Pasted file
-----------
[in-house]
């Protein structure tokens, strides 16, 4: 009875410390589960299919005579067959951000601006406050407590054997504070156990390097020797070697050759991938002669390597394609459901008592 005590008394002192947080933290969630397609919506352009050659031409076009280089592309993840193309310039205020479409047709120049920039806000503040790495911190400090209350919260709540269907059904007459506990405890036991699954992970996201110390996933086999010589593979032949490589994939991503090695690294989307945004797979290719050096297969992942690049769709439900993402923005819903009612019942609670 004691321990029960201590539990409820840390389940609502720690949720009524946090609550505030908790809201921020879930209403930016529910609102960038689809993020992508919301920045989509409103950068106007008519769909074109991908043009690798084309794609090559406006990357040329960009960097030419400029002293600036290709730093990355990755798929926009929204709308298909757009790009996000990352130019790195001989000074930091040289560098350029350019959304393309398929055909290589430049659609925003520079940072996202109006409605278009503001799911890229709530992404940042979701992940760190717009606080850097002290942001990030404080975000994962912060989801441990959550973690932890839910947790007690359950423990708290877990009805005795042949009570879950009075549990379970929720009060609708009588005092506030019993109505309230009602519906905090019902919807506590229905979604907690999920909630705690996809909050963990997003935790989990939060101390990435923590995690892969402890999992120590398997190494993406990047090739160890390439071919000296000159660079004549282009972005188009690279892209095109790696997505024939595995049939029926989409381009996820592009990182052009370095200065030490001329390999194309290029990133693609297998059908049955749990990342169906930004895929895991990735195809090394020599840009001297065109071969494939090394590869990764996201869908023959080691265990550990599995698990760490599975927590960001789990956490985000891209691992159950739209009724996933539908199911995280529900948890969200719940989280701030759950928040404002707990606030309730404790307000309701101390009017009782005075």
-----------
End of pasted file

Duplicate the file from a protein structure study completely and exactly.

[in-house]
């Protein structure tokens, strides 16, 4: 009875410390589960299919005579067959951000601006406050407590054997504070156990390097020797070697050759991938002669390597394609459901008592 005590008394002192947080933290969630397609919506352009050659031409076009280089592309993840193309310039205020479409047709120049920039806000503040790495911190400090209350919260709540269907059904007459506990405890036991699954992970996201110390996933086999010589593979032949490589994939991503090695690294989307945004797979290719050096297969992942690049769709439900993402923005819903009612019942609670 004691321990029960201590539990409820840390389940609502720690949720009524946090609550505030908790809201921020879930209403930016529910609102960038689809993020992508919301920045989509409103950068106007008519769909074109991908043009690798084309794609090559406006990357040329960009960097030419400029002293600036290709730093990355990755798929926009929204709308298909757009790009996000990352130019790195001989000074930091040289560098350029350019959304393309398929055909290589430049659609925003520079940072996202109006409605278009503001799911890229709530992404940042979701992940760190717009606080850097002290942001990030404080975000994962912060989801441990959550973690932890839910947790007690359950423990708290877990009805005795042949009570879950009075549990379970929720009060609708009588005092506030019993109505309230009602519906905090019902919807506590229905979604907690999920909630705690996809909050963990997003935790989990939060101390990435923590995690892969402890999992120590398997190494993406990047090739160890390439071919000296000159660079004549282009972005188009690279892209095109790696997505024939595995049939029926989409381009996820592009990182052009370095200065030490001329390999194309290029990133693609297998059908049955749990990342169906930004895929895991990735195809090394020599840009001297065109071969494939090394590869990764996201869908023959080691265990550990599995698990760490599975927590960001789990956490985000891209691992159950739209009724996933539908199911995280529900948890969200719940989280701030759950928040404002707990606030309730404790307000309701101390009017009782005075």